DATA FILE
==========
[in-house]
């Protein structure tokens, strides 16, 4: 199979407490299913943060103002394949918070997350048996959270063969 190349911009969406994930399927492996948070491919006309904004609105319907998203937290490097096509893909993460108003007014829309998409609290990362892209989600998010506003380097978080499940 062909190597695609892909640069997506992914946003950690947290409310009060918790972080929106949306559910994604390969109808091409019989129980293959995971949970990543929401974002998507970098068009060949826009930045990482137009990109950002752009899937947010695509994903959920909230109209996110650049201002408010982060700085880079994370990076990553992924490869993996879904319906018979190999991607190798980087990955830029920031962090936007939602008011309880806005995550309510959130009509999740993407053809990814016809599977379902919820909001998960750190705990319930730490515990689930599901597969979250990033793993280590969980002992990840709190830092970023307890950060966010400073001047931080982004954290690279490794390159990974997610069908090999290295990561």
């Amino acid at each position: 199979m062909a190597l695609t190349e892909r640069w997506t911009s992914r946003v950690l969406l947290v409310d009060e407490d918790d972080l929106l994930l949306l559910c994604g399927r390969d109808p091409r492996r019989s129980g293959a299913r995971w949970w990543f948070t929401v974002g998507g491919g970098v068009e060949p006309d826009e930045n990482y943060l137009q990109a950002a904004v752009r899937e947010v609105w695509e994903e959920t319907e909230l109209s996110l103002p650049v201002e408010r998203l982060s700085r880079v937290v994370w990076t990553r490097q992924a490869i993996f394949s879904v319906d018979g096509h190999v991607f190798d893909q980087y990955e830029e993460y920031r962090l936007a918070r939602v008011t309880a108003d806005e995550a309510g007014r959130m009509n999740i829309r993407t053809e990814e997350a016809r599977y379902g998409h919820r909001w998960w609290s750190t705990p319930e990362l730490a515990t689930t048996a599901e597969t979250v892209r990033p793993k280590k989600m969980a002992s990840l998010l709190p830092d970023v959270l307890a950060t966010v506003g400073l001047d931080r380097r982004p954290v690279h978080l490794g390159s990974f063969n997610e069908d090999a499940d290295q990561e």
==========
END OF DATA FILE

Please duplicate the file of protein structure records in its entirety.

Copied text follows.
[in-house]
């Protein structure tokens, strides 16, 4: 199979407490299913943060103002394949918070997350048996959270063969 190349911009969406994930399927492996948070491919006309904004609105319907998203937290490097096509893909993460108003007014829309998409609290990362892209989600998010506003380097978080499940 062909190597695609892909640069997506992914946003950690947290409310009060918790972080929106949306559910994604390969109808091409019989129980293959995971949970990543929401974002998507970098068009060949826009930045990482137009990109950002752009899937947010695509994903959920909230109209996110650049201002408010982060700085880079994370990076990553992924490869993996879904319906018979190999991607190798980087990955830029920031962090936007939602008011309880806005995550309510959130009509999740993407053809990814016809599977379902919820909001998960750190705990319930730490515990689930599901597969979250990033793993280590969980002992990840709190830092970023307890950060966010400073001047931080982004954290690279490794390159990974997610069908090999290295990561």
């Amino acid at each position: 199979m062909a190597l695609t190349e892909r640069w997506t911009s992914r946003v950690l969406l947290v409310d009060e407490d918790d972080l929106l994930l949306l559910c994604g399927r390969d109808p091409r492996r019989s129980g293959a299913r995971w949970w990543f948070t929401v974002g998507g491919g970098v068009e060949p006309d826009e930045n990482y943060l137009q990109a950002a904004v752009r899937e947010v609105w695509e994903e959920t319907e909230l109209s996110l103002p650049v201002e408010r998203l982060s700085r880079v937290v994370w990076t990553r490097q992924a490869i993996f394949s879904v319906d018979g096509h190999v991607f190798d893909q980087y990955e830029e993460y920031r962090l936007a918070r939602v008011t309880a108003d806005e995550a309510g007014r959130m009509n999740i829309r993407t053809e990814e997350a016809r599977y379902g998409h919820r909001w998960w609290s750190t705990p319930e990362l730490a515990t689930t048996a599901e597969t979250v892209r990033p793993k280590k989600m969980a002992s990840l998010l709190p830092d970023v959270l307890a950060t966010v506003g400073l001047d931080r380097r982004p954290v690279h978080l490794g390159s990974f063969n997610e069908d090999a499940d290295q990561e």